Blue Mountains    Ursula Frohne    
home
index
new
text
projects
biography
impressum
@
      Passages
Blue Mountains
Piece for Piece
 
  The Body as an (Inter)medial Place: Field of Projection and Interface    

And this world takes place neither simply inside you nor outside you. It passes from inside to outside, from outside to inside your being. In which should be based the very possibility of dwelling.
Luce Irigaray, Elemental Passions

… if you had eyes to see this.
Samuel Beckett, All That Fal

   
       

The representational elements of the artistic creations by Karen Kipphoff - performance, video, theater and film, installation, picture, language, space and projection – are mostly utilized by her within a scenographic framework as events dependent and correlated to time and locale. Her stagings of physical, pictorial and spatial syntheses are only accessible to the public directly present. The attempt to document the radical finality of these complex structures in the understanding of the artist alienates the procedural and in situ character of the works instead of translating the varying dimensions of time and space into a comprehensible representation. The transient, intangible nature of the performative processes is often bound to a theatrical concept of presentation which is invented and developed anew at each occasion, thus transforming the traditional corpus notion of the work of art to a situative moment.

   
  to the top of the page  

The utilization of various recording media such as video and film thus does not primarily serve Karen Kipphoff as a means of conserving her performances in the form of audio-visual memory fragments. On the contrary – the employment of technologicaly created pictures plays a central part both in form, sensuality as well as in the theme of the scenographical overall concept. The medial pictures fulfill an own rhetorical function within the connexion of locale and space, since they often refer back to the action being the true and original "picture source" of perception as a direct result of the artistic narration occuring in real time. The sequential flow of the video takes projected into the space enhances the effect of the performance as an ephemeral occasion which should mainly write itself as a memory trace into the perception of those present. Not the video or photo documentation, but the perception of the spectators forms the real "recording medium" which the artistic performance is aiming at.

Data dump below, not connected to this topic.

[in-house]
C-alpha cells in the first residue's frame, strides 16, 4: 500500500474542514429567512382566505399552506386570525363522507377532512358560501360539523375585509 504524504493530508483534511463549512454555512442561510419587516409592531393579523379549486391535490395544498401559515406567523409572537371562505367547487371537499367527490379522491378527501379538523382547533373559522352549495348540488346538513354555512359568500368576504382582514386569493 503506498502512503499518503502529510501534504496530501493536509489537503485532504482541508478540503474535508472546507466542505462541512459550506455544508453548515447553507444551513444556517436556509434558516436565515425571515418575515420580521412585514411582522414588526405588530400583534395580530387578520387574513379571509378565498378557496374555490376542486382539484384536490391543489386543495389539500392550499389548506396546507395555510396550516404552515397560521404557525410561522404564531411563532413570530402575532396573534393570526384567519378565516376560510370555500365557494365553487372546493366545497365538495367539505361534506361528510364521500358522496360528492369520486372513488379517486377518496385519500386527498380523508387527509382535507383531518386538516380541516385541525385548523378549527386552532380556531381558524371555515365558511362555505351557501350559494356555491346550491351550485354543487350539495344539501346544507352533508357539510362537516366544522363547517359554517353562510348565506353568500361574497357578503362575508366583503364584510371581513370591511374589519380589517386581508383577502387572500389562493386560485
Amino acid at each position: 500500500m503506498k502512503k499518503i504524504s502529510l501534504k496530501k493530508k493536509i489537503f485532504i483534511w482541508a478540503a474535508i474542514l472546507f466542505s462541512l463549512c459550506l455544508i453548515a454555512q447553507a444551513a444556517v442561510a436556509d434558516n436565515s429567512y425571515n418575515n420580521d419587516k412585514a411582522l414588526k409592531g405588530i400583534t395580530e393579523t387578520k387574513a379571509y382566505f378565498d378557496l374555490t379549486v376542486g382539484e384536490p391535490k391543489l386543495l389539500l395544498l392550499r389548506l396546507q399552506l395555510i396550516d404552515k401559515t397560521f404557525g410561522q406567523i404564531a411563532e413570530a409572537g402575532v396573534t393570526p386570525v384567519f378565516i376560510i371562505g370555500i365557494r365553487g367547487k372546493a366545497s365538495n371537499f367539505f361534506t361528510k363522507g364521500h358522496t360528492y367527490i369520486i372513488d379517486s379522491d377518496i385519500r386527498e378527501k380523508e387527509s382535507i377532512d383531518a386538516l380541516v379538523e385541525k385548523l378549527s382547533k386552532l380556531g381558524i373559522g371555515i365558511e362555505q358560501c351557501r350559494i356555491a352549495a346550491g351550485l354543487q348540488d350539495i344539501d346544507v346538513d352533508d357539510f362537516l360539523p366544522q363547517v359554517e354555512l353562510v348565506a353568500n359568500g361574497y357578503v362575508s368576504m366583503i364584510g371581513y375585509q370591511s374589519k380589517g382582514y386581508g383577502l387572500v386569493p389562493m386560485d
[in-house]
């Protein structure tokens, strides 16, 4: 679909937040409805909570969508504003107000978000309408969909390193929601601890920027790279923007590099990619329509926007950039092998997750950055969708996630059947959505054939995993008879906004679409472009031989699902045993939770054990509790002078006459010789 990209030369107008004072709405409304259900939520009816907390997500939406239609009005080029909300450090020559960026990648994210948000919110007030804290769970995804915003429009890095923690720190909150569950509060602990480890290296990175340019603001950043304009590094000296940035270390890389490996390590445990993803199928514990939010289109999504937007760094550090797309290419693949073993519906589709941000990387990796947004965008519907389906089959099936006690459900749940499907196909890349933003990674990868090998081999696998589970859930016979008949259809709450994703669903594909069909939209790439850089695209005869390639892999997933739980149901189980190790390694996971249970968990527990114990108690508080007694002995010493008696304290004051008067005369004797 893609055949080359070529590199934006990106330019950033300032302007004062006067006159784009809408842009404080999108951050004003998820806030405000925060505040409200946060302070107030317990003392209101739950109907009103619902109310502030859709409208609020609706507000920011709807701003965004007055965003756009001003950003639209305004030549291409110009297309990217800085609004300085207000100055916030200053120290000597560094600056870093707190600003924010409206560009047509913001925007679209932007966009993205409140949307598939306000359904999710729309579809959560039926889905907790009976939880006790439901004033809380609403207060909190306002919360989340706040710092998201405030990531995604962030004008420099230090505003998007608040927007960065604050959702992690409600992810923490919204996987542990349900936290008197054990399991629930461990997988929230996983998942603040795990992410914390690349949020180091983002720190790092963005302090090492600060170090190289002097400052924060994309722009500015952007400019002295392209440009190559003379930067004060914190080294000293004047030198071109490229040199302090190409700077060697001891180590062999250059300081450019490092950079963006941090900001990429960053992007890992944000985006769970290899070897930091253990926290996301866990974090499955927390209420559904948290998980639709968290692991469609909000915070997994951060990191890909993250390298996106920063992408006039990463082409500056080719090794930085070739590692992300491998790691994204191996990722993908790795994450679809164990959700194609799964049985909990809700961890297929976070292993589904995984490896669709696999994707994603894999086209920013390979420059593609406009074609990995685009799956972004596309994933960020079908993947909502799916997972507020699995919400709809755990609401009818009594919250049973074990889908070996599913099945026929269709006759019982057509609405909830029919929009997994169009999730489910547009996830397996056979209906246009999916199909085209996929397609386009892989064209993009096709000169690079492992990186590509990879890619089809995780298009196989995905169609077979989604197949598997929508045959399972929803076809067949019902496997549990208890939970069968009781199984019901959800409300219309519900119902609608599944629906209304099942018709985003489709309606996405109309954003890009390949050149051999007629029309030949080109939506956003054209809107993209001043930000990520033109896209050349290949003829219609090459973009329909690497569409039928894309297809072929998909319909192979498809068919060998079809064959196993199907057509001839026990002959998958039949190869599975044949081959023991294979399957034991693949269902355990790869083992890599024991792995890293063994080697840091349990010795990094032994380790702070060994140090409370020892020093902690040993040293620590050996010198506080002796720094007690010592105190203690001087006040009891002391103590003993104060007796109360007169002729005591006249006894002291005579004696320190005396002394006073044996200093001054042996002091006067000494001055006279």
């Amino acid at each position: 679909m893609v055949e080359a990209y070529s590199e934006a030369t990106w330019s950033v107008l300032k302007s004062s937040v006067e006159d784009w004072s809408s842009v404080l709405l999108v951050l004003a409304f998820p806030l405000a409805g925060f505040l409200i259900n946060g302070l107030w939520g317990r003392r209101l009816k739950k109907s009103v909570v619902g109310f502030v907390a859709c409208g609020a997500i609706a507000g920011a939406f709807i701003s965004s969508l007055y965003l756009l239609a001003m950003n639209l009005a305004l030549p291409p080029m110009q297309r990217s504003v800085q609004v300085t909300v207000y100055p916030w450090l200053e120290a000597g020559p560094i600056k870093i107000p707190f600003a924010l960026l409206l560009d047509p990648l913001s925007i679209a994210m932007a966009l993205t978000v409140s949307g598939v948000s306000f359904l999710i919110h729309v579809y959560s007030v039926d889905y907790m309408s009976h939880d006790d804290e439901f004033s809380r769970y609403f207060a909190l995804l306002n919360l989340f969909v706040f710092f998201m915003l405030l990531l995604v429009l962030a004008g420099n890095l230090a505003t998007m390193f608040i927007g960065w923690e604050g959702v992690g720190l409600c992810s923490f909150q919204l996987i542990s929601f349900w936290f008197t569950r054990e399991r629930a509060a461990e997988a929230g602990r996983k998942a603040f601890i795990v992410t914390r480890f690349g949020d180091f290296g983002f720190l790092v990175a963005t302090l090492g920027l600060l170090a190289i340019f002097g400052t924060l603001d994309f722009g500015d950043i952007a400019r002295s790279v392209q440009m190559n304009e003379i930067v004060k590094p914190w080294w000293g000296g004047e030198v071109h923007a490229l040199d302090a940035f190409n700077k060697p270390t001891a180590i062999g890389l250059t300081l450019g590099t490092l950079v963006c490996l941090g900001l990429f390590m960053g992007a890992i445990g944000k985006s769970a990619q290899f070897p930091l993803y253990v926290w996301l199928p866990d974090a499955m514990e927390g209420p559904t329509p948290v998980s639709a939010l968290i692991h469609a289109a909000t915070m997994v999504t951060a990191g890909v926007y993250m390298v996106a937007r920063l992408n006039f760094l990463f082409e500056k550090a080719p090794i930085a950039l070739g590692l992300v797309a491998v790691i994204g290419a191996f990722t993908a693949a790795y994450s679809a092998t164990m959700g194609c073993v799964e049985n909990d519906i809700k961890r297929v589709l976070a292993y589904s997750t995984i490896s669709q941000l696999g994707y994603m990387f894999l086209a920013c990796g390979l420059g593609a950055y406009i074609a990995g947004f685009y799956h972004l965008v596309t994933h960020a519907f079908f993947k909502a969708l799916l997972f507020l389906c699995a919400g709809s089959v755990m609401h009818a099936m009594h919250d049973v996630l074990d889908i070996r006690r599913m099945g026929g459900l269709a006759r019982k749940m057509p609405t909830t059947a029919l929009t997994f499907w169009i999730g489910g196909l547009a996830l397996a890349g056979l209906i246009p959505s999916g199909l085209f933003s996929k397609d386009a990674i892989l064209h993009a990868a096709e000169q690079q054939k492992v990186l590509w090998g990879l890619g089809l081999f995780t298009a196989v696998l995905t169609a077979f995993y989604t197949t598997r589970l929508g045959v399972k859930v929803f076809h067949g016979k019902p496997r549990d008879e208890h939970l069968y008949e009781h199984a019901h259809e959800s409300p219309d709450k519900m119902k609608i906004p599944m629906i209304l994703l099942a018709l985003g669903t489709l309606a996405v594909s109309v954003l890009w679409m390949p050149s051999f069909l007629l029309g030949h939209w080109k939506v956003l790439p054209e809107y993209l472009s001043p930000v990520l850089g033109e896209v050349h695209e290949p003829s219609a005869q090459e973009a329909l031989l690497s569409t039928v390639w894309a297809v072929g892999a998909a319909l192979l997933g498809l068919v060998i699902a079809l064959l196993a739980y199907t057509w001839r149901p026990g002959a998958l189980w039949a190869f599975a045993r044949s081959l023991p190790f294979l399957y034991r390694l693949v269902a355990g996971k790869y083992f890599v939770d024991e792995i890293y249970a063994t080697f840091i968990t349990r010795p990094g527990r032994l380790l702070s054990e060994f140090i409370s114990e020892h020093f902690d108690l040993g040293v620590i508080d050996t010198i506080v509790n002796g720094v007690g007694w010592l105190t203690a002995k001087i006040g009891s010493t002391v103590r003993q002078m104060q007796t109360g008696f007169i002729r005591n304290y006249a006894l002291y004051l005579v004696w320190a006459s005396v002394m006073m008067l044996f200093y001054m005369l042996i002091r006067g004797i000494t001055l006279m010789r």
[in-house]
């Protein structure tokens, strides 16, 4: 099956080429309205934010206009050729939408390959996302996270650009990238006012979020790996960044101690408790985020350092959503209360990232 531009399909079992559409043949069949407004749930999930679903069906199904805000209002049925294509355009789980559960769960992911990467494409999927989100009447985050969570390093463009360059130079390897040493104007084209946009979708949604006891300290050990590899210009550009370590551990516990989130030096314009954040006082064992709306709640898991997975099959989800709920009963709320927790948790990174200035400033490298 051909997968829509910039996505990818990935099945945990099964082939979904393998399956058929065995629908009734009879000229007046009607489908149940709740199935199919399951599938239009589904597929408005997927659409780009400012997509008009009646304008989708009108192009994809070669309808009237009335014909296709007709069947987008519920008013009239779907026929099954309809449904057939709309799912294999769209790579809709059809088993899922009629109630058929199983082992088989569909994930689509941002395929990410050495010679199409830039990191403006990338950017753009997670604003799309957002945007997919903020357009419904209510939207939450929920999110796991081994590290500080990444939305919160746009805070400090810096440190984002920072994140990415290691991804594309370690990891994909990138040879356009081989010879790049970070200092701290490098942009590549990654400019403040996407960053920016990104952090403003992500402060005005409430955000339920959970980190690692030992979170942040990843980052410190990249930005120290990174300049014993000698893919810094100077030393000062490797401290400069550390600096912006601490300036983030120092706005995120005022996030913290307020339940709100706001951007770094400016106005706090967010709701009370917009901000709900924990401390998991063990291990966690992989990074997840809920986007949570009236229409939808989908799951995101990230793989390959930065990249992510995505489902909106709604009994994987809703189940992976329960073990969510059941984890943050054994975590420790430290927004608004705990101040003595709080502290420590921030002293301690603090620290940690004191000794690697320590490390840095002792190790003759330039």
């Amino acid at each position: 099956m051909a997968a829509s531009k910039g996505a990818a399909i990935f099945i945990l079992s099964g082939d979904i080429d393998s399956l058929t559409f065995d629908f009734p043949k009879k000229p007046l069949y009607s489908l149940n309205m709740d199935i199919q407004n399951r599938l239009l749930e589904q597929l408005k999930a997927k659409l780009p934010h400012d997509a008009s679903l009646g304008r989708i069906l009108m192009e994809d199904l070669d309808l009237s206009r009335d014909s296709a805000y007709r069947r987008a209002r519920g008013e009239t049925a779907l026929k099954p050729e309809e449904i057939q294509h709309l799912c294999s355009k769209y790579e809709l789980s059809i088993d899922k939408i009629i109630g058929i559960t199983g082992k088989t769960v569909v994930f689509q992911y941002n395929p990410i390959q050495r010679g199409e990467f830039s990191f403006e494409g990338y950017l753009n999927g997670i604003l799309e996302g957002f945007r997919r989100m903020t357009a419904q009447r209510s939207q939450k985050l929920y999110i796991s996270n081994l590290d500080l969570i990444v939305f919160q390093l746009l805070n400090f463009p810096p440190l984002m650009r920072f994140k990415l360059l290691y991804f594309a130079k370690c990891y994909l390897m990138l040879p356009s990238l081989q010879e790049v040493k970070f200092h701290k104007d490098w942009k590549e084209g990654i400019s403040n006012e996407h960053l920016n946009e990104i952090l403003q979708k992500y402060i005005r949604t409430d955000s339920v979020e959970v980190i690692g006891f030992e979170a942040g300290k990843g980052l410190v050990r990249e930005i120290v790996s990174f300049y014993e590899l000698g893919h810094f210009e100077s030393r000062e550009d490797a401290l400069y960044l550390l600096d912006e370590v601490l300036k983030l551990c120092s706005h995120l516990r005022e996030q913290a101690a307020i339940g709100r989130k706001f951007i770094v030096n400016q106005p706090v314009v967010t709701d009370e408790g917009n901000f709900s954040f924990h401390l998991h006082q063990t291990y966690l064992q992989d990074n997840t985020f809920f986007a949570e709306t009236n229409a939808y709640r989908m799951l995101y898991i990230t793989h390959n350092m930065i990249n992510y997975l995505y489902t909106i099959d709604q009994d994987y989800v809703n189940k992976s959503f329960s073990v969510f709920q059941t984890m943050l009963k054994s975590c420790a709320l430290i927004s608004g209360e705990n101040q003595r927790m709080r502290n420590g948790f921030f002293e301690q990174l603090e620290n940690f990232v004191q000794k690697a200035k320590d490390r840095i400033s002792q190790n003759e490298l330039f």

Within this platonic-sceptical outlook onto the connection of pictures to reality, the echographical character of medial picture production comes into view and queries the relationship of body and identity, of staged reality and theatrics, of plot action and medium. While the video pictures multiply the present like an echo of the real scenes – into which they are reintroduced as blown up videos in the more recent performances of Karen Kipphoff – they also illustrate that the intensity of the action transforms into the imaginary via the technological picture transmission: the media being a symptom of reality as "transmission form" of the real action context, while they also interact with the actual performance and therefore give the room a dimension of time. That which is always and already absent at the moment of recording is allowed to appear in its past form at the same time. The projection becomes a medium of memory in the "here-now" which flows into the "there-then".

to the top...  
  to the top of the page    

In the Performance without title, which Karen Kipphoff presented together with artist Gillian Carson in Bergen (Døgnfluen, Bergen 2000), she worked with a miniature video camera - hardly larger than the human eye – which slowly probed parts of her body, arms, legs, stomach and tongue with the searcher. These pictures appeared as large projections in the hall outside of the actual performance room. Simultaneously she scanned text fragments from a daily newspaper with the camera. During the course of this seemingly ritualistic activity, at the core of which stood the successive exploration of the body in close ups, black letter applications became visible forming into words on the filmed skin areas and finally also on the tongue of the artist parallel to the movement of the camera.
These lingual elements distinguished the surface of the body as a medium of semantic transport. (1) They marked the body as borderland of the Self which not only forms the physical cover, the shell of the human core, but also the contact and relay area between the outside and the psyche (2) which is of central significance for the intersubjective communication as interface and passage zone between subject and outer world. The application of language onto the skin-self (3) unites the physical limitation aspect with the communicative destiny of the body surface, creating a parallel to the metapher of the Wunderblock, which Freud introduced as an illustration of the markings and traces of perception and memory into the layer of the subconscious.